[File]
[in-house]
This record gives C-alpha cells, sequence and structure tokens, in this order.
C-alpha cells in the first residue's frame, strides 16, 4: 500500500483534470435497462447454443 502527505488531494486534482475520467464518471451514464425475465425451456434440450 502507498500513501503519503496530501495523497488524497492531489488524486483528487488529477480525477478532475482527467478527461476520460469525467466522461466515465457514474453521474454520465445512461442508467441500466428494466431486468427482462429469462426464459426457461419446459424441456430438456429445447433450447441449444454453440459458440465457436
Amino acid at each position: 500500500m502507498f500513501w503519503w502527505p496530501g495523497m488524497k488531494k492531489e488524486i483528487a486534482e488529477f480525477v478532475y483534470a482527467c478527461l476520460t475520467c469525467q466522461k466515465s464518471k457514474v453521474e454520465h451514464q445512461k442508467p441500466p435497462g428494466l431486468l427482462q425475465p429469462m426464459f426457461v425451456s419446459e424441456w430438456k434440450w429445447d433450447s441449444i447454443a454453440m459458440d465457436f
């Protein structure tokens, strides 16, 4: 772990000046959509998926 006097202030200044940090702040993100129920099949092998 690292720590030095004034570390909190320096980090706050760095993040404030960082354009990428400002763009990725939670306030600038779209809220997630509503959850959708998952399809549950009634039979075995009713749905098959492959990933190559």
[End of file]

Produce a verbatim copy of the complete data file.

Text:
[in-house]
This record gives C-alpha cells, sequence and structure tokens, in this order.
C-alpha cells in the first residue's frame, strides 16, 4: 500500500483534470435497462447454443 502527505488531494486534482475520467464518471451514464425475465425451456434440450 502507498500513501503519503496530501495523497488524497492531489488524486483528487488529477480525477478532475482527467478527461476520460469525467466522461466515465457514474453521474454520465445512461442508467441500466428494466431486468427482462429469462426464459426457461419446459424441456430438456429445447433450447441449444454453440459458440465457436
Amino acid at each position: 500500500m502507498f500513501w503519503w502527505p496530501g495523497m488524497k488531494k492531489e488524486i483528487a486534482e488529477f480525477v478532475y483534470a482527467c478527461l476520460t475520467c469525467q466522461k466515465s464518471k457514474v453521474e454520465h451514464q445512461k442508467p441500466p435497462g428494466l431486468l427482462q425475465p429469462m426464459f426457461v425451456s419446459e424441456w430438456k434440450w429445447d433450447s441449444i447454443a454453440m459458440d465457436f
């Protein structure tokens, strides 16, 4: 772990000046959509998926 006097202030200044940090702040993100129920099949092998 690292720590030095004034570390909190320096980090706050760095993040404030960082354009990428400002763009990725939670306030600038779209809220997630509503959850959708998952399809549950009634039979075995009713749905098959492959990933190559």